WASHINGTON (Reuters) - The United States cannot permit northern Mali to become a safe-haven for Islamist rebels who could eventually pose a more direct threat to U.S. interests, Secretary of State Hillary Clinton said on Wednesday.
Testifying to a Senate committee about the deadly September attack on the U.S. diplomatic mission in Benghazi, Libya, Clinton said the growing international campaign against Islamist fighters in northern Mali was a response to “a very serious, ongoing threat.”
“We are in for a struggle, but it is a necessary struggle. We cannot permit northern Mali to become a safe haven,” she said.
Clinton’s testimony centered on the events surrounding the September 11 attack in Benghazi last year, which killed the U.S. ambassador and three other Americans.
However, she painted a picture of growing Islamist threats across the region, including in Algeria where jihadist fighters seized a gas plant and took dozens of foreigners hostage this month before being overwhelmed by Algerian security forces.
“If you’re focusing just on North Africa, al Qaeda is a brand name as much as an organisation. People wake up. They form these jihadist groups,” Clinton said.
“We have to take a hard look at all of them, and constantly be upping our military intelligence and diplomatic assets to deal with them.”
U.S. military planes have helped to ferry French soldiers and equipment to Mali after France launched air strikes and deployed some 2,150 ground forces this month to halt a surprise Islamist offensive toward the Mali capital Bamako.
The United States is also helping to train and equip African forces from the ECOWAS regional group of West African countries who are mobilizing to join the battle. U.S. officials stressed there are no plans to dispatch American combat troops.
Clinton said the security situation in northern Mali is complicated by an inflow of weapons from neighbouring Libya following the fall of Muammar Gaddafi. She said such weapons were used in the Algeria attack.
“There is no doubt that the Algerian terrorists had weapons from Libya. There is no doubt that the Malian remnants of AQIM have weapons from Libya,” she said, referring to al Qaeda in the Islamic Maghreb, the regional affiliate of the al Qaeda network.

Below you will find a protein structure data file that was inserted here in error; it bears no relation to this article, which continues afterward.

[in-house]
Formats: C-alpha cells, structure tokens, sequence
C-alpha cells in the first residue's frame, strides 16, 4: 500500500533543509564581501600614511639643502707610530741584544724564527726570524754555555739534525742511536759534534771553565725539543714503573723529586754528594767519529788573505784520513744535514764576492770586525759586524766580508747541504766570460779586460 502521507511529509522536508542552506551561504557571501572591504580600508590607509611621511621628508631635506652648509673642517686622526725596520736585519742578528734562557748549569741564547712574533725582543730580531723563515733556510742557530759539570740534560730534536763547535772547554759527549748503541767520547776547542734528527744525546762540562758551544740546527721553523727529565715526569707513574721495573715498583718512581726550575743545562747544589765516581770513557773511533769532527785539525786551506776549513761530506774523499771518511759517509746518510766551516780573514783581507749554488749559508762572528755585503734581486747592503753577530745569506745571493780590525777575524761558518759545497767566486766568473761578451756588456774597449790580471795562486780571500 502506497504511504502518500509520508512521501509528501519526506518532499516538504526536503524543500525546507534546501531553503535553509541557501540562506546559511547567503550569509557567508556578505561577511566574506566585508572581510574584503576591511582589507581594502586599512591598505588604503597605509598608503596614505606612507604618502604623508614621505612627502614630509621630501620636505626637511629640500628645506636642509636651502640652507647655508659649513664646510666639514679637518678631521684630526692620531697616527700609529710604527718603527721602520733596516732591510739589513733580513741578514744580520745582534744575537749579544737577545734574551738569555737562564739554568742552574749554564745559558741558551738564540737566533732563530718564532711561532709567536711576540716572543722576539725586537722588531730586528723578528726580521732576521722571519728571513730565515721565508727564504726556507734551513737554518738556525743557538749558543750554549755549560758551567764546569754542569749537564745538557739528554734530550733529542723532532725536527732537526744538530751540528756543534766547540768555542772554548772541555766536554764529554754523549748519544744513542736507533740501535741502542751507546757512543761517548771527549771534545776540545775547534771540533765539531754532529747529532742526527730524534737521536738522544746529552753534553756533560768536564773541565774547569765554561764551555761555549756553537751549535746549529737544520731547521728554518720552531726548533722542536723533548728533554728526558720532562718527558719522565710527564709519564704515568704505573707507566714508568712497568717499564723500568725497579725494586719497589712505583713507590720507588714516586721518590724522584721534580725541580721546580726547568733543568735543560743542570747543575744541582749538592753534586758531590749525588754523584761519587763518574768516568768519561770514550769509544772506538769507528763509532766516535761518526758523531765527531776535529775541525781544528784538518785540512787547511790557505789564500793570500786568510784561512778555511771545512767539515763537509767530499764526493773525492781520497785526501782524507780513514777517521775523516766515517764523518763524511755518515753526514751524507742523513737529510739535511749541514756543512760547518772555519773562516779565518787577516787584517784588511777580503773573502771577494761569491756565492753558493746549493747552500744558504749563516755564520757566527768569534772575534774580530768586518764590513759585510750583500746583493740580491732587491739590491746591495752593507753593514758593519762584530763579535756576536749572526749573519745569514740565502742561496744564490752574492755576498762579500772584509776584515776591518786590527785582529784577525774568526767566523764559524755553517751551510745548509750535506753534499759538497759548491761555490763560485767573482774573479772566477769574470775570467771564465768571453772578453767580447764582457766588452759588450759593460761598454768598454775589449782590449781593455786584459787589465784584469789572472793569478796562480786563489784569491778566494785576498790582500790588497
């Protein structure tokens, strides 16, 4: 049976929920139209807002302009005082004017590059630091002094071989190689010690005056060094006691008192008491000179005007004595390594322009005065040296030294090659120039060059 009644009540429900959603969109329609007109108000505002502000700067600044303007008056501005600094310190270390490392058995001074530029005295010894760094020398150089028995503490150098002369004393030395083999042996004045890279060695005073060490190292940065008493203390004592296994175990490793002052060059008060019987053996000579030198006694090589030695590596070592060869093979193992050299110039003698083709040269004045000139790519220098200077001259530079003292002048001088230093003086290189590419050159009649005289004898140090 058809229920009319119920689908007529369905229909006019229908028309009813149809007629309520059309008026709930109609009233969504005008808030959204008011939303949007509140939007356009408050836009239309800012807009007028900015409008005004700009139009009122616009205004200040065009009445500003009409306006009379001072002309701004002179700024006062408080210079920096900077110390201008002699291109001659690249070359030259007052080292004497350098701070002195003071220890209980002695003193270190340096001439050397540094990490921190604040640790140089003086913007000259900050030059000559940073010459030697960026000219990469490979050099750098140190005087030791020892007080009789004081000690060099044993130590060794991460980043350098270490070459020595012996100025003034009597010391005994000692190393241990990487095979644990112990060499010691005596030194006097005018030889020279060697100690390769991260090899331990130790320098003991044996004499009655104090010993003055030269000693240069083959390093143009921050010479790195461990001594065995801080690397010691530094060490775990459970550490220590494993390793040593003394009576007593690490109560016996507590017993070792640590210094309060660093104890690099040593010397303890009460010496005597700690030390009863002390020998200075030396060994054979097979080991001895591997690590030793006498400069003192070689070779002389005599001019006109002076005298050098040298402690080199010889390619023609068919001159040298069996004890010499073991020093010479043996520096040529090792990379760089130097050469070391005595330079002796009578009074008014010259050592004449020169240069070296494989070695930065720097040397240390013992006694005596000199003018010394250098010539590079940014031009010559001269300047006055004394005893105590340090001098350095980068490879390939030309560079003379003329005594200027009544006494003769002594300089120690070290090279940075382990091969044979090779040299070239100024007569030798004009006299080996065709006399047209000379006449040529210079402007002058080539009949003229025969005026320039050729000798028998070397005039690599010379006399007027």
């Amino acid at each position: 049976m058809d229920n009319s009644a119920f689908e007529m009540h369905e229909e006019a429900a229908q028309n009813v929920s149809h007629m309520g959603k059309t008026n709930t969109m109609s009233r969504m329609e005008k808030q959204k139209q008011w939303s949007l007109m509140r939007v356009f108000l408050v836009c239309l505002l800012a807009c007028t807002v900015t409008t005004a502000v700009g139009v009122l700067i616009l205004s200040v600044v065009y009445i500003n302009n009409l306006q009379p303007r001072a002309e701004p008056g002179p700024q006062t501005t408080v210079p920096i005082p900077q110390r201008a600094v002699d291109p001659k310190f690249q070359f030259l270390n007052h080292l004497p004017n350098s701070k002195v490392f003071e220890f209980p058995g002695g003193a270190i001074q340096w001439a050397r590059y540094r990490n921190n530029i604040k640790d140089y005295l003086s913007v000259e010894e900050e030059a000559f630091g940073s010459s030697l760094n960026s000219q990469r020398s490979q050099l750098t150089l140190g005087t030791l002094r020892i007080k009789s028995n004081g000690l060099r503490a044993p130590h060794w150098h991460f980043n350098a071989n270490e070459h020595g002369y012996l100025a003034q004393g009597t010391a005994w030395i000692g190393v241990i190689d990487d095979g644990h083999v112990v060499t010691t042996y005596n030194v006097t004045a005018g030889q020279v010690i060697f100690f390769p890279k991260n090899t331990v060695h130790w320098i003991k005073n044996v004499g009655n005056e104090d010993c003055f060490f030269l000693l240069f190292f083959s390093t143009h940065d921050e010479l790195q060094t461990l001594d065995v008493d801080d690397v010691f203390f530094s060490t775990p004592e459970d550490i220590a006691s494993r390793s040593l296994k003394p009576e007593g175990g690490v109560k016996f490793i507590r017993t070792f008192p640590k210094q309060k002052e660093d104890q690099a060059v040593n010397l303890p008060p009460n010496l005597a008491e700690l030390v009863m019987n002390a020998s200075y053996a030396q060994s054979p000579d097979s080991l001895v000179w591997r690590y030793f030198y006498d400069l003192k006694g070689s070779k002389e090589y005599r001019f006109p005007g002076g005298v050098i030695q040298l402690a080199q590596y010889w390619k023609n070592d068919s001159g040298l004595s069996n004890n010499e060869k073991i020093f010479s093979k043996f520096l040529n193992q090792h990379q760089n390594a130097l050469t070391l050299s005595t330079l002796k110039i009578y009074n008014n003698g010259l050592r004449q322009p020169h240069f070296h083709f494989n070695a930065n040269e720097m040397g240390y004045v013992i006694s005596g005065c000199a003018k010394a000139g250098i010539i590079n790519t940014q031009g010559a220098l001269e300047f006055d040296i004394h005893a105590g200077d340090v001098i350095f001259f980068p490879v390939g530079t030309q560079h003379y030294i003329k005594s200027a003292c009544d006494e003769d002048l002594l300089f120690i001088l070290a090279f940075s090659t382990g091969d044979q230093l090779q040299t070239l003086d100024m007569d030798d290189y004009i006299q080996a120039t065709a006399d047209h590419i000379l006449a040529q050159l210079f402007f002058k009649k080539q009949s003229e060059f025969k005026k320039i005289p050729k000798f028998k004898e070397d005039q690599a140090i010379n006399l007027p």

The United States must prepare for the possibility that groups like AQIM could threaten direct attacks on U.S. interests as they gain power, Clinton said.
“You can’t say because they haven’t done something they’re not going to do it. This is not only a terrorist syndicate, it is a criminal enterprise. So make no mistake about it, we’ve got to have a better strategy.”
Clinton said she had no information to substantiate a report in the New York Times quoting an Algerian official as saying that some of the militants involved in the Algeria attack had also taken part in the Benghazi attack.
The United States was pressing officials in Libya and elsewhere in the region to keep up the hunt for the Benghazi attackers and improve overall security, she said.
“I have found the Libyan officials to be willing but without capacity. And part of our challenge is to help them build greater capacity because now it’s about them,” Clinton said.
“They are having leaders attacked and assassinated on a regular basis, so we have to do more to help them build up their security capacity.”
Additional reporting by Tabassum Zakaria; Editing by Will Dunham and Christopher Wilson